About half of the people would really be there and see me, but I had planned for half of them to not be there. And of course, once I’m in front of them and ask a few questions, they will either not be a good prospect, or they will be….and I’m already there. So I really seldom make another appointment, the visit just turns into a presentation or it doesn’t. And I could fill an afternoon with these kind of quasi-appointments, with an hour on the phone cold calling.

Q&A With Claude Whitacre – Selling Tips

Q4: One more question about your books. This one is about "Selling Essentials": Your First 90 Days In Selling.” Sales managers reading this should buy the book to find out what you can do to make your new sales reps more successful. Can you give us 3 of the most important things a sales manager should be doing to help new sales reps?

A: In my experience, the most important thing for a new rep to see is sales actually being made. The new rep has to have the mindset that buying happens often, and that they should expect to make sales. If the job is selling over the phone, a new salesperson should listen in to sales being made by an experienced rep. The new rep also has to see that people not buying isn’t a personal rejection. So it helps to see experience people not make sales. And work ethic is established very early on. If the new person sees other rep being busy, making calls…that’s what they are learning. If they start out by listening to the gossip and complaints of the nonproductive reps…then they will learn that. The manager needs to keep the new person away from the non producers, and needs to show the new rep that selling is a natural thing to do, and buying is a natural response from prospects.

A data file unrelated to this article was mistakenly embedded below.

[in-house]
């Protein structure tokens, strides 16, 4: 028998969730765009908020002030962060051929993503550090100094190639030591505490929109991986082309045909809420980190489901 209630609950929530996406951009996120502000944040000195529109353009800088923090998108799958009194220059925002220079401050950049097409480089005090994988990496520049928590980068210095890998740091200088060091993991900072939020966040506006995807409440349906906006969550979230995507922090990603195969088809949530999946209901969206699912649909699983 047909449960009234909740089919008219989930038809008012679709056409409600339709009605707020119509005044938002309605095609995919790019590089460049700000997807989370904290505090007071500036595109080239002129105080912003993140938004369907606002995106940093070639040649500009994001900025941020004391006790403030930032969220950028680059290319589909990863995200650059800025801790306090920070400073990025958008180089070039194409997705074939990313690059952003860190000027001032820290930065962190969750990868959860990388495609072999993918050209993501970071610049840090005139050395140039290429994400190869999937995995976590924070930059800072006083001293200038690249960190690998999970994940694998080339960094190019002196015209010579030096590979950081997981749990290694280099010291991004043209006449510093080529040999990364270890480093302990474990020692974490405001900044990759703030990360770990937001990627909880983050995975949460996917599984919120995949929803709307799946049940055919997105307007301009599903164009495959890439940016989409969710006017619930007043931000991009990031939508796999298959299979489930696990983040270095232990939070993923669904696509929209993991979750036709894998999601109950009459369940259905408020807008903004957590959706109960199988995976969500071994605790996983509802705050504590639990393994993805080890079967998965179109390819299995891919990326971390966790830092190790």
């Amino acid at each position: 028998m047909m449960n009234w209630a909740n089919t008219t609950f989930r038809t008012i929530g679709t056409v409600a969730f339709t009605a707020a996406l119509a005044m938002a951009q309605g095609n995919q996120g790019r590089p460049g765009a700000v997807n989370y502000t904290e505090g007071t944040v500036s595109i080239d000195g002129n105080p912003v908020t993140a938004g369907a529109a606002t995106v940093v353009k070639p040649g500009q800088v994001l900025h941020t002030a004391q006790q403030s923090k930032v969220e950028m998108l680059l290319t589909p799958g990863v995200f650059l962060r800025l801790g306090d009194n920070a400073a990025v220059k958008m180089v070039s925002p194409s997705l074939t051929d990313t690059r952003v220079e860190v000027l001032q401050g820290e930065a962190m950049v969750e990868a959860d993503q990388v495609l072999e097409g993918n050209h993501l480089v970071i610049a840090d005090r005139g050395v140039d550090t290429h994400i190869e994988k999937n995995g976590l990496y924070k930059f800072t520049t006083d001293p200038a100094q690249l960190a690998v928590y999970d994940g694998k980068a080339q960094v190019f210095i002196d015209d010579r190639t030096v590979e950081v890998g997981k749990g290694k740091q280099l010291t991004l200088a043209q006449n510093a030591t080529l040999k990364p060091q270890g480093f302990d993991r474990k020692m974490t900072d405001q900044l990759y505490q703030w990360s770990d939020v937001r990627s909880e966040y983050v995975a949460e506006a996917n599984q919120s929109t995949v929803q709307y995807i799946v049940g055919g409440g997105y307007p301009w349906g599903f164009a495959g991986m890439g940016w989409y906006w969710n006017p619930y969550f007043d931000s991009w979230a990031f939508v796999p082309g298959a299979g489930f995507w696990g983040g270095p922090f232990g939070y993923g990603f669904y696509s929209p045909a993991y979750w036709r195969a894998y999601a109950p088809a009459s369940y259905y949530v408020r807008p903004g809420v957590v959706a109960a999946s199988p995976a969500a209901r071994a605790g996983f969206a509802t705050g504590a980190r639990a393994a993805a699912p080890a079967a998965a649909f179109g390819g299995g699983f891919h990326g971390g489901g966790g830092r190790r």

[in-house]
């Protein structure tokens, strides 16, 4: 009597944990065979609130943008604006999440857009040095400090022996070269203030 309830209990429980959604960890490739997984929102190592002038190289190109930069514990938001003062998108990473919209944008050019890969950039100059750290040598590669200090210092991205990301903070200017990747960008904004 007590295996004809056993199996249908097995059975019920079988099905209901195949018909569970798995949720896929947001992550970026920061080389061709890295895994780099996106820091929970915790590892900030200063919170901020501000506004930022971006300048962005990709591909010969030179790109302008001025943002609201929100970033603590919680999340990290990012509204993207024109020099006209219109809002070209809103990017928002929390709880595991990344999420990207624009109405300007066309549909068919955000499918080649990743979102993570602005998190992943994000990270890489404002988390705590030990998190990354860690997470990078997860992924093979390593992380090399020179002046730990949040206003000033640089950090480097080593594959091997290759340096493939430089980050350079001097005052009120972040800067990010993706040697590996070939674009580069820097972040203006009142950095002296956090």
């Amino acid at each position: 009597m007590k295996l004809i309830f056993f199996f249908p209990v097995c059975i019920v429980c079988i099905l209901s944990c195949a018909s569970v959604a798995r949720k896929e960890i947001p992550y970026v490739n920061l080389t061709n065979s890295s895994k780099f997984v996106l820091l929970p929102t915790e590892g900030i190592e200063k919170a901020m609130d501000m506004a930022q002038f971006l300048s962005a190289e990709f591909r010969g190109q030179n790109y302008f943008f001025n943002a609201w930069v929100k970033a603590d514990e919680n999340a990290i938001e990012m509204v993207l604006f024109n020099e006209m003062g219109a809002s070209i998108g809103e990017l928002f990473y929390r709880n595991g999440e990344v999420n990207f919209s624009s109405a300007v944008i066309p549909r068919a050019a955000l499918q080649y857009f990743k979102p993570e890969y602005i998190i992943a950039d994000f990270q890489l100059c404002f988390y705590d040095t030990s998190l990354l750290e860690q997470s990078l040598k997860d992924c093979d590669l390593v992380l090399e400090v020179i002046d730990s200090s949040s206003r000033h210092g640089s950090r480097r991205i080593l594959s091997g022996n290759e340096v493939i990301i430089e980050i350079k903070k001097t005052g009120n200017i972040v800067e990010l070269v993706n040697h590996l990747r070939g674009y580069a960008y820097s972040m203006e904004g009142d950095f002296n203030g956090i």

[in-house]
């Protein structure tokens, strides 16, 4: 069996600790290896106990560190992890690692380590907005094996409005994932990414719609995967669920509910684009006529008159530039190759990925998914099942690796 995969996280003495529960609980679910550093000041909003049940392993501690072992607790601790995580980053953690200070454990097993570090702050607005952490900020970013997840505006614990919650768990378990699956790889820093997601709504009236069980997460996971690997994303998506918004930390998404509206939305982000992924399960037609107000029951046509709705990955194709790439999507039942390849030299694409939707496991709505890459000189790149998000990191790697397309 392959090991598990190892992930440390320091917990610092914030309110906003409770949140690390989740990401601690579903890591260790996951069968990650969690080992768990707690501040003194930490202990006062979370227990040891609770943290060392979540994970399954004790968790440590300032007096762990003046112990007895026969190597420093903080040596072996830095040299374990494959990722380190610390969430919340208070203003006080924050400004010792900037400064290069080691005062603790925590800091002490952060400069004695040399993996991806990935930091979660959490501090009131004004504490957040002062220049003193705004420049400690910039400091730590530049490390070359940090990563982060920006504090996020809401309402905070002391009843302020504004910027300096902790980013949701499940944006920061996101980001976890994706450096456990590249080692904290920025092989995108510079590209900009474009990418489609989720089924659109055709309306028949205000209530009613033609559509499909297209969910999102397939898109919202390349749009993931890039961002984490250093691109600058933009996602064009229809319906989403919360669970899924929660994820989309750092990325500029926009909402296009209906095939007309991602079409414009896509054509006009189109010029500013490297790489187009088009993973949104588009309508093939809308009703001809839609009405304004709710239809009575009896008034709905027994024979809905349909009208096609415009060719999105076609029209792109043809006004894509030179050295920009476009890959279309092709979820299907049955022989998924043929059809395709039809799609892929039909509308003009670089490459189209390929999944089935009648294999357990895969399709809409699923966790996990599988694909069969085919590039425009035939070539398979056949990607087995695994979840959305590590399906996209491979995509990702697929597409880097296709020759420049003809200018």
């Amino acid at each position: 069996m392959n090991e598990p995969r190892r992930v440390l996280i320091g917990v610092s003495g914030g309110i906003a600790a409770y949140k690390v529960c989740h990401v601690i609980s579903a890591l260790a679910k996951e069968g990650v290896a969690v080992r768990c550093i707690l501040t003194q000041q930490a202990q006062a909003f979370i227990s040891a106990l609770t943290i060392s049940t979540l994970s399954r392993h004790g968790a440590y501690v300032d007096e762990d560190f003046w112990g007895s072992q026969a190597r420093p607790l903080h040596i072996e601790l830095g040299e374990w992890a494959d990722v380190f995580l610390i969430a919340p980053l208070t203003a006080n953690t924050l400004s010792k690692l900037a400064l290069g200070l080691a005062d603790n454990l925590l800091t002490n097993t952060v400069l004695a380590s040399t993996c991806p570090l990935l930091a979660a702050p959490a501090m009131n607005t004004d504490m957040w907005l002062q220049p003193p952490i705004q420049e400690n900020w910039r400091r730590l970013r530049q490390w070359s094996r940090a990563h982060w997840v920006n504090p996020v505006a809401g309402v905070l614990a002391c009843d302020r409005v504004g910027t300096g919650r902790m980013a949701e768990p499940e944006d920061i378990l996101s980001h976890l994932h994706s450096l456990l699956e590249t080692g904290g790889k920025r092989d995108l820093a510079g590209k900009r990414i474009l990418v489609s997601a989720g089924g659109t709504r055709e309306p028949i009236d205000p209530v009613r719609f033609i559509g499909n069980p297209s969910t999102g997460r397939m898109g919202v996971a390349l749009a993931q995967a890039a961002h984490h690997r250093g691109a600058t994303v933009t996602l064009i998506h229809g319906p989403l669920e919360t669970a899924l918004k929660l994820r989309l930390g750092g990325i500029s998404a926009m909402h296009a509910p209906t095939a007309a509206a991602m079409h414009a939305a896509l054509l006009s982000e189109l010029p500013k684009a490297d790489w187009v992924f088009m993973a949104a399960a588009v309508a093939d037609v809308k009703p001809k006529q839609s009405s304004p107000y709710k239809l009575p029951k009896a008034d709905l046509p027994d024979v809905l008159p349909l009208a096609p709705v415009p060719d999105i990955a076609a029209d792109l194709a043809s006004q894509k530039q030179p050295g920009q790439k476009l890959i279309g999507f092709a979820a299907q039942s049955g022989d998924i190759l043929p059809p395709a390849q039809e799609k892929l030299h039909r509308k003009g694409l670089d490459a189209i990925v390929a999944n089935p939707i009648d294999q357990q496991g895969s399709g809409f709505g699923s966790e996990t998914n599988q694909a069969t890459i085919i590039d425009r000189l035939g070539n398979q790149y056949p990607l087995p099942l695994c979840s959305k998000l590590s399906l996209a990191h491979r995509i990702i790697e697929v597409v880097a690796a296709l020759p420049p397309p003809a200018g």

Q5: A question about lead response, if you don’t mind. Lucep is an instant response callback tool, so we evangelize a lot on the benefits of responding quickly to sales leads.I’d like to know your strategy for responding to leads, and do you find that you are able to close more sales when you are able to respond quickly?

A: No matter how you get your leads speed is essential. Interest cools, and if you don’t respond quickly the prospect will go elsewhere. Once a lead cools it’s nearly impossible to fan that fire of interest again. And the customers sees how fast you respond. They see your response as an indication of how you’ll take care of them in the future.

Q6: Any more tips, advice or suggestions for people in Sales? Something that will be helpful to everyone in Sales?

A: My suggestion is to learn from the best in your field, and then learn from great reps in different fields. I used to spend a day with top reps in other industries, and they would spend a day with me. We would both learn quite a lot. Most of what I learned in selling, I learned from people in industries outside my own.

Visit to learn more about sales calls, prospecting and selling from Claude Whitacre.

By Zal Dastur

March 22nd, 2017